Standing in the silence of a maple forest near Bonsecour Quebec I was expecting to hear the sap flowing, groaning, dripping....nothing; just a soft wind through the tree tops and barely visible shoots. It is strange and magical that so few trees have this characteristic, next in popularity being the birch. A Northern thing I suppose. I was also surprised that Quebec accounts for 75% of world production with almost 25 million liters a year, with the rest of Canada adding another 5% to that figure. That's a lot of fucking syrup man.
Before the winter maple trees will store starch in the roots and trunks which will convert to sugar in the spring. This sap, the stored energy of the maple will start flowing when temperatures rise above 0 degrees Celsius, or when an intense sun heats the bark exciting that half of the tree to flow while the shaded side remains dormant. The buckets we all remember hanging from a tree below a spout burrowed in the trunk have largely been abandoned, replaced by a long system of surreal tubes which are hung around the forest leading to a central shack where the maple water is collected. From there another long journey to a separation bin or a concentrateur of the brut water by osmosis, which is then sent to an evaporateur, which concentrates the syrup, and for some less industrial businesses with send the syrup to a finisseur which heats the syrup on a flat bed, evenly, timely. And Les Sucreries d'Or's organic maple syrup definitely taught me again the important lesson, it takes time, and a lot of it to get there. Then comes the classification, different everywhere, and in Quebec is divided into two classes No.1 and No.2 and with 5 colour classes in each. The tastiest and most complex I think is the extra claire No.1, also the rarest and least affected by bacteria.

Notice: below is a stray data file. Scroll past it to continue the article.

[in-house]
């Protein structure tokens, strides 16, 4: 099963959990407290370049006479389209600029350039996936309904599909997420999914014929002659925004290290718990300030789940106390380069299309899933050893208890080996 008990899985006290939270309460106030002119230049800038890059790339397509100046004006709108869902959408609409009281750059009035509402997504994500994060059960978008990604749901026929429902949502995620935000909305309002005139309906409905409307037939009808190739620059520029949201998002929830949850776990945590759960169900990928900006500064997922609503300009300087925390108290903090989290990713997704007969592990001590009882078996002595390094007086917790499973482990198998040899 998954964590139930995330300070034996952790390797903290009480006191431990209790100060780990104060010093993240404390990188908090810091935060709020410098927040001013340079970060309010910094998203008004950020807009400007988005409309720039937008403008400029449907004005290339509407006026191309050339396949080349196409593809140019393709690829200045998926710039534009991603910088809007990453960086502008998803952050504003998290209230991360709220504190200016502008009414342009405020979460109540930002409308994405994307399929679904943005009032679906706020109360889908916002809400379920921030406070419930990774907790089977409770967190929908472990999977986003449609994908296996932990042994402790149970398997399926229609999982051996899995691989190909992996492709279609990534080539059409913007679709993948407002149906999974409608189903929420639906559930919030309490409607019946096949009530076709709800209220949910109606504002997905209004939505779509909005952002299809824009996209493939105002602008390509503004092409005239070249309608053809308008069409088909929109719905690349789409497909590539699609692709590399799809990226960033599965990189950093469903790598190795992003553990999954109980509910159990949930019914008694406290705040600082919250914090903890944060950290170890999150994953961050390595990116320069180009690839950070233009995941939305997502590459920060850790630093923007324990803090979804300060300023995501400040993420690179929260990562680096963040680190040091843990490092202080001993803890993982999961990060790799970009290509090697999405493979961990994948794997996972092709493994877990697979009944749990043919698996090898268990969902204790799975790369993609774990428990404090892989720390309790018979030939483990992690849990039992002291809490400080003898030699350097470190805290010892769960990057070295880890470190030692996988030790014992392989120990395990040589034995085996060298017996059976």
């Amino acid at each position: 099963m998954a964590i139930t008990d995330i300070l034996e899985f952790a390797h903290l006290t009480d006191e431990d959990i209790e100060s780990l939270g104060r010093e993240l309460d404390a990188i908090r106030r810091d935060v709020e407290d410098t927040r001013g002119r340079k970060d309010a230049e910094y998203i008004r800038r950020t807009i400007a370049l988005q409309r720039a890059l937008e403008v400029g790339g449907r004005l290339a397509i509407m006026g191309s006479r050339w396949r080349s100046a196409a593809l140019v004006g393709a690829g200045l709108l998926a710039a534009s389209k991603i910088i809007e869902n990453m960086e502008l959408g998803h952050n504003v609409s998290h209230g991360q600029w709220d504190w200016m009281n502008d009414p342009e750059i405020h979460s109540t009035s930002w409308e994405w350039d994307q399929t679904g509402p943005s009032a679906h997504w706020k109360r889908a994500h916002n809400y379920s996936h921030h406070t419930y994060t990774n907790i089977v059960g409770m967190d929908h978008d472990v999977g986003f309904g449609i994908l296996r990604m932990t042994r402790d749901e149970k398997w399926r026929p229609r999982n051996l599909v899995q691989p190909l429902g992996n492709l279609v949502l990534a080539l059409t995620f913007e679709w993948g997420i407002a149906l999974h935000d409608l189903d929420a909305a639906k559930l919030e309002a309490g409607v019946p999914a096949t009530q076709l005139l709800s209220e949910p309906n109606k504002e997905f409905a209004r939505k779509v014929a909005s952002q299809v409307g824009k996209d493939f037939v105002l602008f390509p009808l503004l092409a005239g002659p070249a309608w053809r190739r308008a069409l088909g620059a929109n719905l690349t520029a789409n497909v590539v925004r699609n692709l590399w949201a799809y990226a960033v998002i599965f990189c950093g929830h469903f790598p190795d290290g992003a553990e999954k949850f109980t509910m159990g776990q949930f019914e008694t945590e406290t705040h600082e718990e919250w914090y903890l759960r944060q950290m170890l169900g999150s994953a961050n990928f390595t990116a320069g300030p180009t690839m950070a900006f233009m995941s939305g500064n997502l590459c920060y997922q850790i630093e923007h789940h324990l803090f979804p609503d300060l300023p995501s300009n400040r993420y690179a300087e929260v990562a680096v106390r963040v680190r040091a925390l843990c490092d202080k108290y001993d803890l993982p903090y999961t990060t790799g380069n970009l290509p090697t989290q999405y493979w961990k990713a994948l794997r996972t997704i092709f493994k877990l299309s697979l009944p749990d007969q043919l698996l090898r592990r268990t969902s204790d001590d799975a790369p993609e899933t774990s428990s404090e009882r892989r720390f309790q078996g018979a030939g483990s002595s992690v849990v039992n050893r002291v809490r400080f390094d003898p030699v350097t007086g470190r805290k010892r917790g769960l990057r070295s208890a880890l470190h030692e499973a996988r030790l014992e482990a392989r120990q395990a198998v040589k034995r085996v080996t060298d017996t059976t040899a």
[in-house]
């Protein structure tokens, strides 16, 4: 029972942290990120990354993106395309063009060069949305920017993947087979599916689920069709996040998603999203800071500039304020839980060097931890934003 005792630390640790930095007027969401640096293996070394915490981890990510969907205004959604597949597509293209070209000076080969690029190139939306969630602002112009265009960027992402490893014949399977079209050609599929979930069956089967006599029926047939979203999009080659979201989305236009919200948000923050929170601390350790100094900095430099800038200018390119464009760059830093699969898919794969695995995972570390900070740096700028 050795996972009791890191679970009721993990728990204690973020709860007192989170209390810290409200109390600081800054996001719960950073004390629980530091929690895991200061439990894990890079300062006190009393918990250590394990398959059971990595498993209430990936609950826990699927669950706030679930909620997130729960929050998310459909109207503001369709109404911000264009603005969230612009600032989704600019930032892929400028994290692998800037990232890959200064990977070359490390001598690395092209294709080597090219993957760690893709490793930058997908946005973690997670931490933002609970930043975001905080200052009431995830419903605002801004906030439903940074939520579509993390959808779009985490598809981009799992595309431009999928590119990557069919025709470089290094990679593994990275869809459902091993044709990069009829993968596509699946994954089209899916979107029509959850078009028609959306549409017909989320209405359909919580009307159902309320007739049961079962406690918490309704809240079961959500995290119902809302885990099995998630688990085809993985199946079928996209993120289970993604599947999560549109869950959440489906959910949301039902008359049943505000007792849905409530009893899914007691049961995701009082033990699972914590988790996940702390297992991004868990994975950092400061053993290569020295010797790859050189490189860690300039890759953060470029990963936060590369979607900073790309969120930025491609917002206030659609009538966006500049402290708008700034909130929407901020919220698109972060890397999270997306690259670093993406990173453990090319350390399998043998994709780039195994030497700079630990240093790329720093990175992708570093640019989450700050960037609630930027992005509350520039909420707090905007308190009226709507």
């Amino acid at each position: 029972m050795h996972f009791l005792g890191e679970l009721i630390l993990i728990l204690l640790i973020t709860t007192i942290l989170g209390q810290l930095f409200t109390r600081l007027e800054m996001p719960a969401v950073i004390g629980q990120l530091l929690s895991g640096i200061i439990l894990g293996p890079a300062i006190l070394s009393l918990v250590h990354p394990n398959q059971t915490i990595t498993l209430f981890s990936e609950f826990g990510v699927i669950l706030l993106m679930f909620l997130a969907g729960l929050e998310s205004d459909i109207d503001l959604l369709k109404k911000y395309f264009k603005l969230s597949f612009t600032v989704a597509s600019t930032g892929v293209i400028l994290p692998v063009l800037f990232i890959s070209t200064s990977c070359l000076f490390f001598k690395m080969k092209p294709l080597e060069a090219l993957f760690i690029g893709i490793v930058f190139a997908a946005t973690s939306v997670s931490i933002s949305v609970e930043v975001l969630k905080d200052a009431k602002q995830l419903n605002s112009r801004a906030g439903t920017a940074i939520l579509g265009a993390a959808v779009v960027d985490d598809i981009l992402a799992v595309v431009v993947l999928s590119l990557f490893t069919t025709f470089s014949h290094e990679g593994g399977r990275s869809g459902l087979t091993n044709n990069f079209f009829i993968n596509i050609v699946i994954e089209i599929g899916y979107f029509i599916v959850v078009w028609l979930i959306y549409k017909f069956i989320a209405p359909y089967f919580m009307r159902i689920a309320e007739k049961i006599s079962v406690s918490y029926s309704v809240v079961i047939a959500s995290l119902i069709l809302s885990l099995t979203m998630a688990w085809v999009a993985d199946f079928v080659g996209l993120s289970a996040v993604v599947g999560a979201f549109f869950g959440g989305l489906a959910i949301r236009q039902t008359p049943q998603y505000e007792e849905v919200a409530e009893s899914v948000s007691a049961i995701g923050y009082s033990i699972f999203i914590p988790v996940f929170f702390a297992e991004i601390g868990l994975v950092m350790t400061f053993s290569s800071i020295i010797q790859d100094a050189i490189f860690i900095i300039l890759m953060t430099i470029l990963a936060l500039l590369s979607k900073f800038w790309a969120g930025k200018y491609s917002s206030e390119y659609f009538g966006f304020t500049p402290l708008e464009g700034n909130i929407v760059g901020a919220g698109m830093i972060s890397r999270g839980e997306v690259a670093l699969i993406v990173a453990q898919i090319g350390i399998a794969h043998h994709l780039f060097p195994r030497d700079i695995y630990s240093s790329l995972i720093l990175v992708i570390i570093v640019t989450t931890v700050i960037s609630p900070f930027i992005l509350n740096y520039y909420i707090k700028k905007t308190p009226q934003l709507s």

According to the Federation des producteurs acericoles du Quebec 20% of erablieres are organic on the French site, translated into English it reads that only 12% are organic...don't know how that got mistranslated, or which figure is the right one, but one thing is for certain is that we'll be enjoying our organic maple syrup at Renard artisan bistro for some time to come, maybe even in our homemade bread.